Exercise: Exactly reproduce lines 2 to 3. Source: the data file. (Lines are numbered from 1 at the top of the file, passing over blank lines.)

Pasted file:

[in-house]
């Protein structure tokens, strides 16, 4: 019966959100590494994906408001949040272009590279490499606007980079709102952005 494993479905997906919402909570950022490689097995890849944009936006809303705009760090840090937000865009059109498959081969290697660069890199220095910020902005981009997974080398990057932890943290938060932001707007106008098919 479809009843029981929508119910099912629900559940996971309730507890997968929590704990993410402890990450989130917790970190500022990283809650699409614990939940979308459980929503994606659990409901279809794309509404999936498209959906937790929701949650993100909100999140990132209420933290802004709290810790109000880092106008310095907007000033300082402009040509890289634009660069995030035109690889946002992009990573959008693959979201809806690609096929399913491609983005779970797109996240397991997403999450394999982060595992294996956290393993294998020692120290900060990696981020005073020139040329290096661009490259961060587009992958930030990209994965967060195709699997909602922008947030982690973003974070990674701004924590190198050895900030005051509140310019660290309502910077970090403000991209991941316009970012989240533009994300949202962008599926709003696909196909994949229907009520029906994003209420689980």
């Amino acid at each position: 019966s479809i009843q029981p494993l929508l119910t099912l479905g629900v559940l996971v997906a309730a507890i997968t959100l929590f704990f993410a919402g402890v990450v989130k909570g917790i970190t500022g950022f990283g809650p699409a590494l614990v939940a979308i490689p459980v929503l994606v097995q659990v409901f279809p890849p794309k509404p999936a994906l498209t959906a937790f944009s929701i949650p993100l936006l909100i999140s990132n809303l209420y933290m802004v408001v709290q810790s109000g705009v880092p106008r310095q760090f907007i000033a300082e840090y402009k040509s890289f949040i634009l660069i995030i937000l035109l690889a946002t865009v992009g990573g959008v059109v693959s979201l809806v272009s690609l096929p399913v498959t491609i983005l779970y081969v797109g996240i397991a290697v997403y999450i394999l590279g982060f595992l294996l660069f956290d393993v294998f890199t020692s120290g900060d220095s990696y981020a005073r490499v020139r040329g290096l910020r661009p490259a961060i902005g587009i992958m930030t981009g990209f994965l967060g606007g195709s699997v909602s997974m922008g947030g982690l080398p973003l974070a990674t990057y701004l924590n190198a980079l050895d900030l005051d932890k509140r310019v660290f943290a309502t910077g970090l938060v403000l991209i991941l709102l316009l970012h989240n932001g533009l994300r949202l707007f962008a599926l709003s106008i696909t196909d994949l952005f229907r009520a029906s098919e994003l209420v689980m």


């Protein structure tokens, strides 16, 4: 019966959100590494994906408001949040272009590279490499606007980079709102952005 494993479905997906919402909570950022490689097995890849944009936006809303705009760090840090937000865009059109498959081969290697660069890199220095910020902005981009997974080398990057932890943290938060932001707007106008098919 479809009843029981929508119910099912629900559940996971309730507890997968929590704990993410402890990450989130917790970190500022990283809650699409614990939940979308459980929503994606659990409901279809794309509404999936498209959906937790929701949650993100909100999140990132209420933290802004709290810790109000880092106008310095907007000033300082402009040509890289634009660069995030035109690889946002992009990573959008693959979201809806690609096929399913491609983005779970797109996240397991997403999450394999982060595992294996956290393993294998020692120290900060990696981020005073020139040329290096661009490259961060587009992958930030990209994965967060195709699997909602922008947030982690973003974070990674701004924590190198050895900030005051509140310019660290309502910077970090403000991209991941316009970012989240533009994300949202962008599926709003696909196909994949229907009520029906994003209420689980």
């Amino acid at each position: 019966s479809i009843q029981p494993l929508l119910t099912l479905g629900v559940l996971v997906a309730a507890i997968t959100l929590f704990f993410a919402g402890v990450v989130k909570g917790i970190t500022g950022f990283g809650p699409a590494l614990v939940a979308i490689p459980v929503l994606v097995q659990v409901f279809p890849p794309k509404p999936a994906l498209t959906a937790f944009s929701i949650p993100l936006l909100i999140s990132n809303l209420y933290m802004v408001v709290q810790s109000g705009v880092p106008r310095q760090f907007i000033a300082e840090y402009k040509s890289f949040i634009l660069i995030i937000l035109l690889a946002t865009v992009g990573g959008v059109v693959s979201l809806v272009s690609l096929p399913v498959t491609i983005l779970y081969v797109g996240i397991a290697v997403y999450i394999l590279g982060f595992l294996l660069f956290d393993v294998f890199t020692s120290g900060d220095s990696y981020a005073r490499v020139r040329g290096l910020r661009p490259a961060i902005g587009i992958m930030t981009g990209f994965l967060g606007g195709s699997v909602s997974m922008g947030g982690l080398p973003l974070a990674t990057y701004l924590n190198a980079l050895d900030l005051d932890k509140r310019v660290f943290a309502t910077g970090l938060v403000l991209i991941l709102l316009l970012h989240n932001g533009l994300r949202l707007f962008a599926l709003s106008i696909t196909d994949l952005f229907r009520a029906s098919e994003l209420v689980m």